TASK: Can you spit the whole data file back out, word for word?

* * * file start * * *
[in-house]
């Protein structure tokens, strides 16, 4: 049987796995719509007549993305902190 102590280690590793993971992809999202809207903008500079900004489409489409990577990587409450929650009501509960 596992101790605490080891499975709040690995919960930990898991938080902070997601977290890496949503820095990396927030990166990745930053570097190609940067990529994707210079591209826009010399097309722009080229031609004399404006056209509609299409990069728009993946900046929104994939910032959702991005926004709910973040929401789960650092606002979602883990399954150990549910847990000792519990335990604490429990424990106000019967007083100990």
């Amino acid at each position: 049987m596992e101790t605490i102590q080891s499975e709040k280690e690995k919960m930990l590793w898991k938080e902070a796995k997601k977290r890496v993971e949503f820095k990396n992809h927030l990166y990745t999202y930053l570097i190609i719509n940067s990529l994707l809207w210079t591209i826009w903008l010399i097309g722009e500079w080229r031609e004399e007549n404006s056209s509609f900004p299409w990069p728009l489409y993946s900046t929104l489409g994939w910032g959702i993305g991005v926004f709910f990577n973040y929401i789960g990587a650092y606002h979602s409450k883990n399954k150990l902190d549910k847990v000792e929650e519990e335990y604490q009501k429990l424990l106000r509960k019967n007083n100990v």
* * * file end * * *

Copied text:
[in-house]
């Protein structure tokens, strides 16, 4: 049987796995719509007549993305902190 102590280690590793993971992809999202809207903008500079900004489409489409990577990587409450929650009501509960 596992101790605490080891499975709040690995919960930990898991938080902070997601977290890496949503820095990396927030990166990745930053570097190609940067990529994707210079591209826009010399097309722009080229031609004399404006056209509609299409990069728009993946900046929104994939910032959702991005926004709910973040929401789960650092606002979602883990399954150990549910847990000792519990335990604490429990424990106000019967007083100990």
């Amino acid at each position: 049987m596992e101790t605490i102590q080891s499975e709040k280690e690995k919960m930990l590793w898991k938080e902070a796995k997601k977290r890496v993971e949503f820095k990396n992809h927030l990166y990745t999202y930053l570097i190609i719509n940067s990529l994707l809207w210079t591209i826009w903008l010399i097309g722009e500079w080229r031609e004399e007549n404006s056209s509609f900004p299409w990069p728009l489409y993946s900046t929104l489409g994939w910032g959702i993305g991005v926004f709910f990577n973040y929401i789960g990587a650092y606002h979602s409450k883990n399954k150990l902190d549910k847990v000792e929650e519990e335990y604490q009501k429990l424990l106000r509960k019967n007083n100990v």